Project Title

Age and Days Waiting to Enter Treatment Facility are Significant Predictors of the Number of Previous Substance Use Treatment Episodes: Results from a National Representative Sample

Authors' Affiliations

Esther Adeniran, Department of Biostatistics and Epidemiology, College of Public Health, East Tennessee State University, Johnson City, TN. Nathan Hale, Department of Health Services Management and Policy, College of Public Health, East Tennessee State University, Johnson City, TN. Manul Awasthi, Department of Health Services Management and Policy, College of Public Health, East Tennessee State University, Johnson City, TN. Adekunle Oke, Department of Health Services Management and Policy, College of Public Health, East Tennessee State University, Johnson City, TN. Shimin Zheng, Department of Biostatistics and Epidemiology, College of Public Health, East Tennessee State University, Johnson City, TN.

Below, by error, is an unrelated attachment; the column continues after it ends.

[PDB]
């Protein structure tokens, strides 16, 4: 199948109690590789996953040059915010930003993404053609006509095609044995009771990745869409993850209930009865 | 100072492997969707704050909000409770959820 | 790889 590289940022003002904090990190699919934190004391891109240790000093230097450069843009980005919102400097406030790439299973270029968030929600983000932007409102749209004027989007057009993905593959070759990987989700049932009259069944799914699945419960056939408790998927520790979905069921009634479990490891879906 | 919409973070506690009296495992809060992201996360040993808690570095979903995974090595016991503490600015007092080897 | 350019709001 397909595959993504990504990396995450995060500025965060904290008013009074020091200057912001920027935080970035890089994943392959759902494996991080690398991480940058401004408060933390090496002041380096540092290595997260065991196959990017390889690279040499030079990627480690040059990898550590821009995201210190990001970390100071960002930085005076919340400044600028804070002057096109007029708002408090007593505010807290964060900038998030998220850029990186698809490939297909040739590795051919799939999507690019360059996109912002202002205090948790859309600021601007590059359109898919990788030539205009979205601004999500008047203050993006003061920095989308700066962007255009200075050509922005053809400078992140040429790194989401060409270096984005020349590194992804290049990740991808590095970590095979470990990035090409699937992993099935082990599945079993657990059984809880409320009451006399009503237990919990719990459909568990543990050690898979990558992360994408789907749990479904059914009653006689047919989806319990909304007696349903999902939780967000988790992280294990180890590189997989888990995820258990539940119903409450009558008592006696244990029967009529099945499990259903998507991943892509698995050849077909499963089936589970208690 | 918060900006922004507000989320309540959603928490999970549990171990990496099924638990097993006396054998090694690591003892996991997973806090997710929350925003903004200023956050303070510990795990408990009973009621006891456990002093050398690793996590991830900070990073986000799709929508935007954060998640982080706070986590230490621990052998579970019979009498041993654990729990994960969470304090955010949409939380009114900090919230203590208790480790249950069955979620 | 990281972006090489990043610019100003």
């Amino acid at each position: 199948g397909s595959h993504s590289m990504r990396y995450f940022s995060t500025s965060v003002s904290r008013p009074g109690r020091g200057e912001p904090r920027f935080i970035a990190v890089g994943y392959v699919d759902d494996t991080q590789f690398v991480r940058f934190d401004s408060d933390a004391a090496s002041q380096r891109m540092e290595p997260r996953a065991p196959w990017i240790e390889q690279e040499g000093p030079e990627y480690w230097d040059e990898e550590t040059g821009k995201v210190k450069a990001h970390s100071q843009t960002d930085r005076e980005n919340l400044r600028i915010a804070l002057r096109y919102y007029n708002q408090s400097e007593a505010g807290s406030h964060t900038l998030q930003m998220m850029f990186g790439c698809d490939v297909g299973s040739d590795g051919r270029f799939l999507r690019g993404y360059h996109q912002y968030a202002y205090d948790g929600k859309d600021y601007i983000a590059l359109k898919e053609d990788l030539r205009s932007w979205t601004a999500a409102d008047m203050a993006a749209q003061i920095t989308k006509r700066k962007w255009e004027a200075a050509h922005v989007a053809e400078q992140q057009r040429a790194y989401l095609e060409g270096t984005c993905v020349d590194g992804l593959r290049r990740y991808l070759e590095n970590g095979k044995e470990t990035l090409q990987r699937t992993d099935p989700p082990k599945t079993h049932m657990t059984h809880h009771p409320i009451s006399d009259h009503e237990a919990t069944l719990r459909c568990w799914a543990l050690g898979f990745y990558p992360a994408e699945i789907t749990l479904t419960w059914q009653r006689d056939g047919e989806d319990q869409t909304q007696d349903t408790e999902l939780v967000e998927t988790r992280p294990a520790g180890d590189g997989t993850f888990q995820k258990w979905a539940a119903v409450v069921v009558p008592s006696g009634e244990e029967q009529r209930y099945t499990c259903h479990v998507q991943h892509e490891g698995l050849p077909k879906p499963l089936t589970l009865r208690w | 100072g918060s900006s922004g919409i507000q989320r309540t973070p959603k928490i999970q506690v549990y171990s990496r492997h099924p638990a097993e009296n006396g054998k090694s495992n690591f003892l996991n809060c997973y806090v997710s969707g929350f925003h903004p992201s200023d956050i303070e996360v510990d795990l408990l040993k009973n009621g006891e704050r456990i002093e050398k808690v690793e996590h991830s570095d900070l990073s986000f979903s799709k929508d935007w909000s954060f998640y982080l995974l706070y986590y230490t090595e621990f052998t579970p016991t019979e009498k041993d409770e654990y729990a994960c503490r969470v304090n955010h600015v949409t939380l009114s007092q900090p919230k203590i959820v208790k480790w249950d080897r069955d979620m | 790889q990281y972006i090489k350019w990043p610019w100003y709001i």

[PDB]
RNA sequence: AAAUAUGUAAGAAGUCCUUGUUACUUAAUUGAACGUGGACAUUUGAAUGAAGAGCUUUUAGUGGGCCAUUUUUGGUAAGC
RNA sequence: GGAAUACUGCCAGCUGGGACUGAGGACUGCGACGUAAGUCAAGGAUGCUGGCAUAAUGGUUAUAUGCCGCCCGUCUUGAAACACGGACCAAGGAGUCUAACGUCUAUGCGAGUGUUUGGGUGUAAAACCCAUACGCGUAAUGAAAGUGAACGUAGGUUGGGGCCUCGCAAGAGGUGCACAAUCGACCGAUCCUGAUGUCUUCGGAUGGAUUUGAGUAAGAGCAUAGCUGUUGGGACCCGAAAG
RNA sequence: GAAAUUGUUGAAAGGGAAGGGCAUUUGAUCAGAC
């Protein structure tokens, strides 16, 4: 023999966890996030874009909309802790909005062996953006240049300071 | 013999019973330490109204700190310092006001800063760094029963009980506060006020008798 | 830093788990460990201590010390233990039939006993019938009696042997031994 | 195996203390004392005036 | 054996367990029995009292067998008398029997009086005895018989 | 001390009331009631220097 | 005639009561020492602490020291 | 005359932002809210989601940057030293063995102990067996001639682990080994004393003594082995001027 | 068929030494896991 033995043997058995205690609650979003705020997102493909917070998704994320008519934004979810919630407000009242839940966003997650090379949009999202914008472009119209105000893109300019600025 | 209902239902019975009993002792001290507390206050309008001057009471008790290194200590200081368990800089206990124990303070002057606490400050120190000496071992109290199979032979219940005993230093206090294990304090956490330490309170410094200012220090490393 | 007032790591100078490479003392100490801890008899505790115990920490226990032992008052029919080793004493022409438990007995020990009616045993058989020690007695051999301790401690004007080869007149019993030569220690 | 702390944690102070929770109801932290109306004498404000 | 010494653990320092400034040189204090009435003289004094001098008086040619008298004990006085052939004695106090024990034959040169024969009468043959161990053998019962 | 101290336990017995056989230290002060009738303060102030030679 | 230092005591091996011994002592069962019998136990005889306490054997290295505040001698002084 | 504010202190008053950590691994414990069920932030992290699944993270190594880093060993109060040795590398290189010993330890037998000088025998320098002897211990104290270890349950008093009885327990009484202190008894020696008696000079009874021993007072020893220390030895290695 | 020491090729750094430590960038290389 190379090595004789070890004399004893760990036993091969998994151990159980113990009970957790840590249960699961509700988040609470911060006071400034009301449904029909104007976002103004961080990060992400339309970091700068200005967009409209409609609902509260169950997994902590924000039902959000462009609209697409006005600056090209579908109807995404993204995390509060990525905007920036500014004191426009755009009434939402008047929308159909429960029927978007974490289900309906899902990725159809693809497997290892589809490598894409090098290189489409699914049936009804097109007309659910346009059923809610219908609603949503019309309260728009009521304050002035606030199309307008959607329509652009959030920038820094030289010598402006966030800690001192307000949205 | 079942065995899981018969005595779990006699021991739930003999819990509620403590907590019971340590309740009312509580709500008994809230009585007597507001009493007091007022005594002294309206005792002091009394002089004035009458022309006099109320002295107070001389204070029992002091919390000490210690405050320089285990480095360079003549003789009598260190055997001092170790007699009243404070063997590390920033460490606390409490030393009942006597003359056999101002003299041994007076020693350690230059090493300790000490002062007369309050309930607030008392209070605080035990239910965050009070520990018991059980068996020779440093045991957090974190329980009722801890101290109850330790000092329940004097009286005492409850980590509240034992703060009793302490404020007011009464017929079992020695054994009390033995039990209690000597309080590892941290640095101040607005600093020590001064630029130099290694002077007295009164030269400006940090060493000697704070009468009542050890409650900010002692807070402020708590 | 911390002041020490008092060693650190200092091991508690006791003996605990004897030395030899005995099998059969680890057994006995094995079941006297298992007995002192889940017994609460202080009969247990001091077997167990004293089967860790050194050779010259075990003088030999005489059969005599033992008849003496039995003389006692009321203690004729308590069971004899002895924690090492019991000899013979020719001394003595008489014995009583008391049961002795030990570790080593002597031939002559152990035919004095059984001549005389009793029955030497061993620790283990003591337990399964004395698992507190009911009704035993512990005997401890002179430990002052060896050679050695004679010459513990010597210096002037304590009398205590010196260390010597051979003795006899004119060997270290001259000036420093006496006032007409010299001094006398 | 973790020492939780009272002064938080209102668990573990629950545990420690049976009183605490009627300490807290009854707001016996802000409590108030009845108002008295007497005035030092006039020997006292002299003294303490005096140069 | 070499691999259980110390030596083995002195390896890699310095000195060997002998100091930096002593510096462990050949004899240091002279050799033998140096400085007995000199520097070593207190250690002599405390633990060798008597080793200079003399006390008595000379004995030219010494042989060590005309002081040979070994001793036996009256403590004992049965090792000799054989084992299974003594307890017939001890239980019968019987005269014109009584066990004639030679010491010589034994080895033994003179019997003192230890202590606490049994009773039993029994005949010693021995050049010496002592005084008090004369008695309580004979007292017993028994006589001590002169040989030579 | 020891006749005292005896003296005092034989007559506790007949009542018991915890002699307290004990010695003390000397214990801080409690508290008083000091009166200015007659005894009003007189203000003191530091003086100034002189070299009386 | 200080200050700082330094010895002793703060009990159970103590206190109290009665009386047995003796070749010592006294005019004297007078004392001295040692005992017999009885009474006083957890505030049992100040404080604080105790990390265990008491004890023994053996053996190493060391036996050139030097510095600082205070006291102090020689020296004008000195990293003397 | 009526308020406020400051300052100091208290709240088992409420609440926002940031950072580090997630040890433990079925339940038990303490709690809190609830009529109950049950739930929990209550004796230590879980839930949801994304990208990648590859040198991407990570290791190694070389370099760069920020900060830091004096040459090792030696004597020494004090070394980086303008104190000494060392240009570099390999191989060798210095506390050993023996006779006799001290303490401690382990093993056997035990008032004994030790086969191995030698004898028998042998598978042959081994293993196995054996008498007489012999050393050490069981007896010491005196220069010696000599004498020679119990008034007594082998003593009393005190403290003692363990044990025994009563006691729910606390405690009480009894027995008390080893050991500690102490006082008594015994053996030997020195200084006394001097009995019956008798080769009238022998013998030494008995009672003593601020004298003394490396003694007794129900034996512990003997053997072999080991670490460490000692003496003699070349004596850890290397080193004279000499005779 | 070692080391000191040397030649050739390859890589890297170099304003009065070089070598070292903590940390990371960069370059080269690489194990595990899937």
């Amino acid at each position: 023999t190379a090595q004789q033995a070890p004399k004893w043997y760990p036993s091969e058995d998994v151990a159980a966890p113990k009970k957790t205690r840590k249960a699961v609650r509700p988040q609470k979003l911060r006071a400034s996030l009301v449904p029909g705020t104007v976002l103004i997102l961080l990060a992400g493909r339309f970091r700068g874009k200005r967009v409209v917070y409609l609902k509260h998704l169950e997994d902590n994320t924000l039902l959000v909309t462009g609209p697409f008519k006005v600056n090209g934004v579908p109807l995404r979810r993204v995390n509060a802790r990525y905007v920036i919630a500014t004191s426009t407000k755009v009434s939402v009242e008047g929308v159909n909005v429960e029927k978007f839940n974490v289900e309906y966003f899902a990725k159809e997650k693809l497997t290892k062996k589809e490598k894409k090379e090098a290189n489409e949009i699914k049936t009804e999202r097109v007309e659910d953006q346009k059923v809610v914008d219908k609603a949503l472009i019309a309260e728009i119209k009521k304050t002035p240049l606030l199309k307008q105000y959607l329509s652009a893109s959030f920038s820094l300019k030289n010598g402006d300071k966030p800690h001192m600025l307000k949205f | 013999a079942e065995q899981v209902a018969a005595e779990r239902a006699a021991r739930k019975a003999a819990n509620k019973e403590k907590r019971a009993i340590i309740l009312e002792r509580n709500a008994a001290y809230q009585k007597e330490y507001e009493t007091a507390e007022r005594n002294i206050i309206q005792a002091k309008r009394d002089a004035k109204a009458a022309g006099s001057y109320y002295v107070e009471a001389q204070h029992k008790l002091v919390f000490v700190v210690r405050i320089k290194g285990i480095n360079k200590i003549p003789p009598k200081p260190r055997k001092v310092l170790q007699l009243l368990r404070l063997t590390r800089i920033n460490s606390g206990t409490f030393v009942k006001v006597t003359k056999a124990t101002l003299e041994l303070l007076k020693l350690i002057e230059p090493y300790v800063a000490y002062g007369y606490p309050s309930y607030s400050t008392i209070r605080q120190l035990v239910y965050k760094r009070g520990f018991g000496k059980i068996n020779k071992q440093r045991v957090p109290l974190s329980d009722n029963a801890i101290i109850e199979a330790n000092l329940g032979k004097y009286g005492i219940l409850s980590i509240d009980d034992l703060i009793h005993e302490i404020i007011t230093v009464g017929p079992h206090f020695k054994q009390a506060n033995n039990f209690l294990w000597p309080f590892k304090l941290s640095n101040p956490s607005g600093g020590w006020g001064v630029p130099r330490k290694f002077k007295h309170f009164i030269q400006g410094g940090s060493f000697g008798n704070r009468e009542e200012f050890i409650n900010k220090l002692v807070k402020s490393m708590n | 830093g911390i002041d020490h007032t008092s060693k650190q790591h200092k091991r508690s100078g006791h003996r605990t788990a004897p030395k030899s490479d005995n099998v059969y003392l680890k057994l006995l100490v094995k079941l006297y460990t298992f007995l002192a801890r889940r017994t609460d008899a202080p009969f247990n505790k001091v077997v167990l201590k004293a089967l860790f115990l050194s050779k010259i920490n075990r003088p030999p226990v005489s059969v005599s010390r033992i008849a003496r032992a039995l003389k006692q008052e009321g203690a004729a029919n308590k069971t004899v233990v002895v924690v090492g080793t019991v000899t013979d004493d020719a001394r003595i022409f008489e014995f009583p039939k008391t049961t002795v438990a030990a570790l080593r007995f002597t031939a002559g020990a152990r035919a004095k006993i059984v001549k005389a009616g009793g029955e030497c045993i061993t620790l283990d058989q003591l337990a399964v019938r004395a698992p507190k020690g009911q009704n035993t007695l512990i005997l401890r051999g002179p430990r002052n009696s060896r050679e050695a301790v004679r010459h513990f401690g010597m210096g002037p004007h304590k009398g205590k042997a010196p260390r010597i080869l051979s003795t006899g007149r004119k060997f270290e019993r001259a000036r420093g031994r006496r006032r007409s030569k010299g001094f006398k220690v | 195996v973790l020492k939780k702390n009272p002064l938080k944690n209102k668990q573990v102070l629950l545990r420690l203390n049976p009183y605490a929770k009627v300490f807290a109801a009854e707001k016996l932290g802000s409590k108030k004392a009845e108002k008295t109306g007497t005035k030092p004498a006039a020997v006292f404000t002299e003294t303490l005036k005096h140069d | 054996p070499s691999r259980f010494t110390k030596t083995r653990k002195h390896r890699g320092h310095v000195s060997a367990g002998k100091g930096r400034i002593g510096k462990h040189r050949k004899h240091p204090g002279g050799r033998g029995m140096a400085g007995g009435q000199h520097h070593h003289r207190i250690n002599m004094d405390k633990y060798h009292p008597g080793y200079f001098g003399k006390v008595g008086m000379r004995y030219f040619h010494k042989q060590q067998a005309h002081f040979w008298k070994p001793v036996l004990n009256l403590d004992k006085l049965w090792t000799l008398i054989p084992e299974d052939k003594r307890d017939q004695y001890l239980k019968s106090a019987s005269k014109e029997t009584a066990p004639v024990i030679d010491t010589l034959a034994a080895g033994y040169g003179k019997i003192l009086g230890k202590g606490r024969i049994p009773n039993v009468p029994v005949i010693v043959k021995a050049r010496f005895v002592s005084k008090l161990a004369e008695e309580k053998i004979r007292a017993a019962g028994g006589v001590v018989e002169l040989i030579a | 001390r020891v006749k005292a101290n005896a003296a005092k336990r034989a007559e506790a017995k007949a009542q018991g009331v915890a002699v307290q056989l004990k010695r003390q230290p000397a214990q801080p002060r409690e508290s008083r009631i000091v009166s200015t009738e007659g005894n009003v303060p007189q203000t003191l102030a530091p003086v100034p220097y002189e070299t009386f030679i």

Faculty Sponsor’s Department

Health Services Management & Policy

Additional Sponsors

Shimin Zheng

Type

Oral Competitive

Classification of First Author

Graduate Student-Doctoral

Project's Category

Health Services Delivery, Mental Health Services, Public Health

Abstract Text